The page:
Melissa Smith

Yeah, well, there's one thing that you talk about in the book, caregivers do better and caregiver care receivers also do better. So this idea of when you know, well, maybe you can explain it much better than I do.

 

Aaron Blight

I think when caregivers do better care, receivers also do better. So the concept is the better he better state of mind, the better physical shape that you're in, the better your mentality and your mindset is as a caregiver, the happier that your loved one will be as well. You're going to do a better job with them. Your relationships are going to be better and you're going to be better able to fulfill the needs of your loved one.

 

Melissa Smith

Absolutely. And I think that really parallels what you just mentioned earlier. It's you have to make the decisions that are right for you in that moment as the caregiver and release whatever judgment, whatever everyone else is telling you and compiling into the situation. I think it's just to listen. I think you even mentioned that in your book. Just listening doesn't mean you have to take it.

 

Aaron Blight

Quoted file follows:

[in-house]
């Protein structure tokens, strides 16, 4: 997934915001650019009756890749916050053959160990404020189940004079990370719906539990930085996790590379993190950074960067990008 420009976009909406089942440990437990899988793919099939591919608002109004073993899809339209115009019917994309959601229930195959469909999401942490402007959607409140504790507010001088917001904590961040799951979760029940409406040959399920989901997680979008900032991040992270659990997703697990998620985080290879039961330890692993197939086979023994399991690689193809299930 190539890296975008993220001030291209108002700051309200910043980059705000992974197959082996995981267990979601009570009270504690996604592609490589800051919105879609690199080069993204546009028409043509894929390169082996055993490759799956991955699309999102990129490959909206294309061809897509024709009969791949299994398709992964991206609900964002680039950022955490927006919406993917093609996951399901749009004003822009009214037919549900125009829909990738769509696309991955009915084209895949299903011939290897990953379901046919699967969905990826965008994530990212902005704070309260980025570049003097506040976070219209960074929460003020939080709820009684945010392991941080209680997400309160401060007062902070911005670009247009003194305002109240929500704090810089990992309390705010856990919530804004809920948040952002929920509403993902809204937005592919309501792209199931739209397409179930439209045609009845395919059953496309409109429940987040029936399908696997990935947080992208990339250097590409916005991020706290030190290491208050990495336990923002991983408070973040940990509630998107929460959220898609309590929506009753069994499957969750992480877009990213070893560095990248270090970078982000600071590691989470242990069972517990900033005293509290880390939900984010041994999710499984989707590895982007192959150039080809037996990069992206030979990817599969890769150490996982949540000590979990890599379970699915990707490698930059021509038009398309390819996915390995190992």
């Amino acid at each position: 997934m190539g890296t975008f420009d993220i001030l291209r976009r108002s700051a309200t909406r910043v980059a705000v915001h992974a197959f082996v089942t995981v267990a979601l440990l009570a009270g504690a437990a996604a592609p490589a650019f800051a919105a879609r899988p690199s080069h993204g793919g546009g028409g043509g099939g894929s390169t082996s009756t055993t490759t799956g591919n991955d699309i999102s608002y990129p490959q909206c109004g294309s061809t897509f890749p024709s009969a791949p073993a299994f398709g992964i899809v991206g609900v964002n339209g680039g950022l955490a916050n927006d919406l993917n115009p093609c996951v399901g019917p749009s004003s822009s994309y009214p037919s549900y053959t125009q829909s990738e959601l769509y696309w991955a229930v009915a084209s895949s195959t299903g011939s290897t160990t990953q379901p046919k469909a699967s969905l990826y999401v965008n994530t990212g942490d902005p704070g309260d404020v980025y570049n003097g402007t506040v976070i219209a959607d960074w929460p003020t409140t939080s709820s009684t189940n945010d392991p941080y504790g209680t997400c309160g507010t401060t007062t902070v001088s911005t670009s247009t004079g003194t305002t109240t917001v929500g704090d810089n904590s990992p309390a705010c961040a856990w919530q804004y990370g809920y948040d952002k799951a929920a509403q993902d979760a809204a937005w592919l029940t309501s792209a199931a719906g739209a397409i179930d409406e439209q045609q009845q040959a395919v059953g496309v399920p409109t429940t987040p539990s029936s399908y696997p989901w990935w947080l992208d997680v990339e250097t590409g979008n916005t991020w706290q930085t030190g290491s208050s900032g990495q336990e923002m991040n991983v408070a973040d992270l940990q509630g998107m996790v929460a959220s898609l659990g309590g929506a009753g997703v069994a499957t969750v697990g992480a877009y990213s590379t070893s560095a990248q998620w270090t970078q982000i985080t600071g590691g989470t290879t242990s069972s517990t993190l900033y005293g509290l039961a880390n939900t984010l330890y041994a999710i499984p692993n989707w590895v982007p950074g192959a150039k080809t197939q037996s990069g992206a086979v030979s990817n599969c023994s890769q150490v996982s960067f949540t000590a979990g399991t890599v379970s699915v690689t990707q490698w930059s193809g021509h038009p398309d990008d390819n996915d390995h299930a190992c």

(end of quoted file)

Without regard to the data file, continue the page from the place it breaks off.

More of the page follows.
Right. You know, one thing that sometimes comes up, Melissa, in this is this decision about whether or not you are going to place your loved one into a long-term care facility. Yeah, and this can be a very gut-wrenching, heartbreaking decision. And so often people think, well the decision about placing a loved one is really based on their needs, their health conditions, and then also the facilities, amenities and the facilities services. And those are two important parts, your loved ones needs and the facility services. But there's really a third component here, which is the capacity of the family to meet those needs. And if your loved one’s needs are exceeding your capacity to meet them you can't run yourself into the ground as a caregiver. You have to realize that that part is the part that a lot of family members don't even want to acknowledge. But as your loved ones’ needs increase and get to the point that they are unrelenting. 24-7, you're unable to sleep, you're unable to do anything for yourself because your loved ones need to become so intense, and you're trying to do it all alone-You can't do that. I mean, they have teams of people in facilities to meet the needs of folks with more intensive health conditions. And it's OK if you reach that point that you can't do it all by yourself. It's important to recognize that.

 

Melissa Smith

Well, I think it's also important to recognize that this is also a very privileged conversation that we're having. Not everyone has the access to or the privilege to be able to afford or whatever their circumstances are. So I think it's super important just to simply acknowledge that.

 

Aaron Blight

And there are, you know, for folks that that are Medicaid does cover. There are public programs as well that will allow for long-term care facilities.

 

Melissa Smith